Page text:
Quantum computing stocks: Here’s why Rigetti, IonQ, and D-Wave aren’t taking off just yet

Quantum computing stocks: Here’s why Rigetti, IonQ, and D-Wave aren’t taking off just yet

The topic of quantum computers has made it out of narrowly limited specialist circles in recent months. We are observing a growing interested public eagerly awaiting the next technological breakthrough. Quantum computing promises a quantum leap when it comes to efficiently solving extremely computationally intensive problems. And with stocks like Rigetti (NYSE:RIGTI), IonQ (NYSE:IonQ), and D-Wave (NYSE:DWave), bold investors can bet on that future now.

Apparently only a few have done exactly that so far when it comes to the course of the course. Rigetti stock is down over 80% for the year, IonQ stock is down more than 70%, and D-Wave stock is also down a quarter since August. Where does the discrepancy between public and investor interest come from?

1. SPAC stocks are generally avoided

Rigetti, IonQ and D-Wave all took the SPAC route to the stock market. From a business point of view, this was the best decision. Because that’s how the three made a lot of money with comparatively little effort and dilution, and all in one fell swoop. Normally, start-ups with no or minimal sales have to laboriously wiggle their way from one round of financing to the next.

In the zero interest rate environment, it was also an interesting opportunity from an investor’s perspective to be part of a potential technology leader of the future from the outset. But now the tide has turned. Interest rates are rising and the gaze of many investors, which was once far beyond the horizon, now barely reaches the next street corner. What is not tangible or at least comprehensible is avoided.

Destiny, therefore, affects not only quantum computer stocks, but also most of the other companies that emerged from a SPAC transaction. But with quantum computing there are other complicating factors.

2. Expensive international quantum technology race with unclear winners

We can safely say that quantum computing will one day represent a huge billion-dollar business. The potential is simply gigantic, even if only some of the researchers’ goals are actually achieved.

It’s like a quarter of a century ago when it was absolutely clear that web portals were the future. But who would seize and dominate that future? Lycos, Exite and Hotbot? Altavista? The cemetery of portals that were promising at the time but have failed today is well filled. Google later came along and swept them all away.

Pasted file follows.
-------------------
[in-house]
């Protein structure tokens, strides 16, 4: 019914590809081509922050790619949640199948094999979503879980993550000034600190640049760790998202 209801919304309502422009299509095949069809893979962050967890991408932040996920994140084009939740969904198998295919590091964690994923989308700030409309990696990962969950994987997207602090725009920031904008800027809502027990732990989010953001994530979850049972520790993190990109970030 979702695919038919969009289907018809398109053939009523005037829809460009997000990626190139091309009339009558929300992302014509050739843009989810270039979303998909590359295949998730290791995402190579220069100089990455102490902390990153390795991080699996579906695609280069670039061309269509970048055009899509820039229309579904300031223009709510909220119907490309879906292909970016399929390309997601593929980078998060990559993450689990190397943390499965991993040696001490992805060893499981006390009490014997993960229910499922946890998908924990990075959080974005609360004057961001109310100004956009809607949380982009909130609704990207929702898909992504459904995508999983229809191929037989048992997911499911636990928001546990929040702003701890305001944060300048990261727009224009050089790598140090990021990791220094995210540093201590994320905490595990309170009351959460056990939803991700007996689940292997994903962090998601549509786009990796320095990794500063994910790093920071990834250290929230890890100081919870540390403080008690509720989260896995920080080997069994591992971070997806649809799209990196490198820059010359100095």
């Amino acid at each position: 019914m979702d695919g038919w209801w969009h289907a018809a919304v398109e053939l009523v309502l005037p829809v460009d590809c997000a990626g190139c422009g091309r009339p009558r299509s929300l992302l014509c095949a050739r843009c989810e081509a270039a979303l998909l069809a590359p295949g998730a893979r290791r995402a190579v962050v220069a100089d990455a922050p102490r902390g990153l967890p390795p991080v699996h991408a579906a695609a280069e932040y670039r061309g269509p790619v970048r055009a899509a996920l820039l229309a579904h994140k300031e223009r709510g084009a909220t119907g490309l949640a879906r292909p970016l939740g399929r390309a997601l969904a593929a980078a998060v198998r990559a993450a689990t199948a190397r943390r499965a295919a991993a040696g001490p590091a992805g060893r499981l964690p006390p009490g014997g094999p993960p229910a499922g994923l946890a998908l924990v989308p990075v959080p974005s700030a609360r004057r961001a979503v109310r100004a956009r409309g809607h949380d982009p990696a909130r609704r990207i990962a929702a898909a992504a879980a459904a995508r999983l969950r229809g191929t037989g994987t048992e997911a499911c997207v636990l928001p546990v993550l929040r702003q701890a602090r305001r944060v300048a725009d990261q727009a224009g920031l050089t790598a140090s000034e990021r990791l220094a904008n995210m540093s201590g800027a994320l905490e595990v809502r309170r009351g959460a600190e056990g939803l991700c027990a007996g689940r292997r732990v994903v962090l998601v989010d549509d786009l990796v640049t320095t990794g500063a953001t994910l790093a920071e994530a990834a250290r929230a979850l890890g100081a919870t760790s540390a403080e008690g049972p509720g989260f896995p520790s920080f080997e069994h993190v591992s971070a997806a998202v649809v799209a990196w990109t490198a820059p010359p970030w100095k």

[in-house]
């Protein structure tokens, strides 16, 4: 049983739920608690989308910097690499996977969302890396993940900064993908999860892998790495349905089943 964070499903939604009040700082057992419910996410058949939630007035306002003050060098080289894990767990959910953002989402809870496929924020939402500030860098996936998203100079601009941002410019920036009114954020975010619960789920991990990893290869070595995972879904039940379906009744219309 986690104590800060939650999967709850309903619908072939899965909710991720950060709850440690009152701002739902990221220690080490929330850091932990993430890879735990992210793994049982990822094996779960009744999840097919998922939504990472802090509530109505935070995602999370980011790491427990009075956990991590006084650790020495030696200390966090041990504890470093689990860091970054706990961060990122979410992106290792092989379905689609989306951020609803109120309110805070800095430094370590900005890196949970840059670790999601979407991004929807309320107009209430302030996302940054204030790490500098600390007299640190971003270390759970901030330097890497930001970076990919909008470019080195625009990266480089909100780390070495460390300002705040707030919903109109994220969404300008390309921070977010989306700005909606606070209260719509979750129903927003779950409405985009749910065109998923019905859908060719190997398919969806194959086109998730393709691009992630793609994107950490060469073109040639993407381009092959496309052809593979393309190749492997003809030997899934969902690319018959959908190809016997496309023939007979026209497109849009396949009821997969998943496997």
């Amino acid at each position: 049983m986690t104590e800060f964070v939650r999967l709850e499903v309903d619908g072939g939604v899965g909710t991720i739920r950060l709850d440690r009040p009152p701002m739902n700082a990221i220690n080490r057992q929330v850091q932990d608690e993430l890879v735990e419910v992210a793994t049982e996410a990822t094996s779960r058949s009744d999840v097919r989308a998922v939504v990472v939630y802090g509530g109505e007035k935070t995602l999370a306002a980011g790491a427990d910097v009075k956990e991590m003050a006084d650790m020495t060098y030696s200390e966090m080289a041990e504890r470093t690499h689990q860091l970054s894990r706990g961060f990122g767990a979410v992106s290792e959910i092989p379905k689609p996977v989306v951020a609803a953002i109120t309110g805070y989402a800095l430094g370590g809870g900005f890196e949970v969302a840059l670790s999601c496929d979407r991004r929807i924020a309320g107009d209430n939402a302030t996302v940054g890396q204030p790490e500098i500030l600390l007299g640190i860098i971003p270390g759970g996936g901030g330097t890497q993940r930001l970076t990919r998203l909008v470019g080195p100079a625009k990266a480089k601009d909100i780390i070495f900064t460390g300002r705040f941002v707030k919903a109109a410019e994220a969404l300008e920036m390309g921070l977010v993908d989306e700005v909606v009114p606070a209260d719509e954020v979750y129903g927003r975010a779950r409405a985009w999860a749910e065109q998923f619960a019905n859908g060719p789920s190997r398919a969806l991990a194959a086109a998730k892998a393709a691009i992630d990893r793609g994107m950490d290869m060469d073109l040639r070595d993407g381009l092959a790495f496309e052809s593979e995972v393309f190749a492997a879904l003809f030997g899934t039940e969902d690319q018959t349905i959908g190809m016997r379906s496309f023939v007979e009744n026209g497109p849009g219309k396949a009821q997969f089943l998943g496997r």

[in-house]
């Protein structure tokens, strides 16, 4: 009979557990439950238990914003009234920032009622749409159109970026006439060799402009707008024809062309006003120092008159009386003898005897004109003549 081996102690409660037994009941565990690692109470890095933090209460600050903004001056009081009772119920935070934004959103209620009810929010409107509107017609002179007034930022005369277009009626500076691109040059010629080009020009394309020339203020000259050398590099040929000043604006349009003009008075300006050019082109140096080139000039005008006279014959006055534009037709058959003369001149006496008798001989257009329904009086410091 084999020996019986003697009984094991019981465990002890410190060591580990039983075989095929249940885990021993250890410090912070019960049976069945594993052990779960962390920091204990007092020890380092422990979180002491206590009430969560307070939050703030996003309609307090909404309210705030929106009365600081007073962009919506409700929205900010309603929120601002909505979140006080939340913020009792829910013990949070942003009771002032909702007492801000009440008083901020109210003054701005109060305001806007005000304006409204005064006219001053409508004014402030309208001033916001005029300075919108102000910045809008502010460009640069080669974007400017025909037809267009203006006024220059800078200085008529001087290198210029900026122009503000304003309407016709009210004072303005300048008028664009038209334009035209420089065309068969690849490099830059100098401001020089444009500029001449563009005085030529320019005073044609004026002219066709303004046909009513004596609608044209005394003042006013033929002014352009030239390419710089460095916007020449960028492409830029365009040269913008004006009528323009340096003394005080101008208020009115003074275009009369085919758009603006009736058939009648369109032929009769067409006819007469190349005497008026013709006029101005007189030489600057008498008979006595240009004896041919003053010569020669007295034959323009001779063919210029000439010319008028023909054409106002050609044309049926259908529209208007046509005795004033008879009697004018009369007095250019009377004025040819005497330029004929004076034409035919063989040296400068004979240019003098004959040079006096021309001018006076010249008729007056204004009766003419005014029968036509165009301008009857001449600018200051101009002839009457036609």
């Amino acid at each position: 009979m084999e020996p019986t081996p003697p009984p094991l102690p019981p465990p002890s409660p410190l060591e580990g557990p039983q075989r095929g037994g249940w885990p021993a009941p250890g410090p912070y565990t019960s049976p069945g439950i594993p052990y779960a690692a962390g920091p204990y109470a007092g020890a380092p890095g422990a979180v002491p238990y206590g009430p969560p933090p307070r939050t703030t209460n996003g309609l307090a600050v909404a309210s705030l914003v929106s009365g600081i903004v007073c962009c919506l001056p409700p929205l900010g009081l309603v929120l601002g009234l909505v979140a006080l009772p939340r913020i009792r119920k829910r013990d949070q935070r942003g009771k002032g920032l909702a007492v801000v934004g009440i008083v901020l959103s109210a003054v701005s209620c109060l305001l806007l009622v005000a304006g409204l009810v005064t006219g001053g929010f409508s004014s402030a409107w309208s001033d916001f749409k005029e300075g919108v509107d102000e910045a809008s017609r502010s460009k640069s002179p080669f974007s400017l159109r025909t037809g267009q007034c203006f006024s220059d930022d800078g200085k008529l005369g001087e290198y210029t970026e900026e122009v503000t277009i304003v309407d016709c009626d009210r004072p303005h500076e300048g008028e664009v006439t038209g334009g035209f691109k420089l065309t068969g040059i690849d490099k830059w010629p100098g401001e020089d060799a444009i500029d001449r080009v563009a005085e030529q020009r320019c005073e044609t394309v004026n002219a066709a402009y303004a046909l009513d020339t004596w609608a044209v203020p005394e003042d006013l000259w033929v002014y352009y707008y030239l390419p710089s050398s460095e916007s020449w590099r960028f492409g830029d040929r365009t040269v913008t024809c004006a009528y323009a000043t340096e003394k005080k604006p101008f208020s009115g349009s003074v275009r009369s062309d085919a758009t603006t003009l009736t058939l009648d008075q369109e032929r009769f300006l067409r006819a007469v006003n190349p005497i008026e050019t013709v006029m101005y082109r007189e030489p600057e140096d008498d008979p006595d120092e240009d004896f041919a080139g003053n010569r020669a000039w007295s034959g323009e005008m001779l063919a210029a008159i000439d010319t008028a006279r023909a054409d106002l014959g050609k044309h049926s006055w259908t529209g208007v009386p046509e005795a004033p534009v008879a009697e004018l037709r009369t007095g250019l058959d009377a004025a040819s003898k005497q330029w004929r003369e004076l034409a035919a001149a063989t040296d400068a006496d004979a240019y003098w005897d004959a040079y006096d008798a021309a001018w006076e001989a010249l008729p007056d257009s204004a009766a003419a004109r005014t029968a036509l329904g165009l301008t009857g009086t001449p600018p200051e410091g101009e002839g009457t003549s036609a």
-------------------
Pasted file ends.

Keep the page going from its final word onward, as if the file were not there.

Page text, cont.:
A similar scenario is also likely for quantum computers. Rigetti, IonQ and D-Wave could be almost forgotten in ten or twenty years or maybe still cover a niche as a small division of a large corporation.

Both large tech companies and research centers in America, Europe and Asia compete to find the right technology mix first. There are currently a number of approaches, each with their own advantages and disadvantages.

Rigetti says his technology allows for particularly fast iterations. IonQ is committed to being particularly programmer-friendly, and D-Wave offers a technique called Quantum Annealing that can be used effectively for certain problems today. But who really has the winning formula is completely uncertain.

Maybe it really will be one of the three. But it is more likely that at some point someone like Google will appear out of nowhere and overtake everyone on the right – or Google itself will pull off the coup again.

3. Where is the sweet spot in the quantum computing economy?

In addition, you also have to broaden your perspective a bit if you want to invest in a new playing field. Where will big business be done in 10, 20 or 30 years? Will it be the quantum computing hardware? Or a supplier of essential components? Does the music perhaps play with the software or rather with the operation of cloud computer farms?

Will there be integrated players that map the entire value chain, or will an open ecosystem be established? All these questions can hardly be answered at the present time. Nevertheless, the success of the investment depends on it.

“Something with quantum computing” might be enough if the topic gets hyped in the future. I think that’s very likely. Then large profits are possible in the short term. There are still too many unanswered questions for long-term success.

Samuel Edwards
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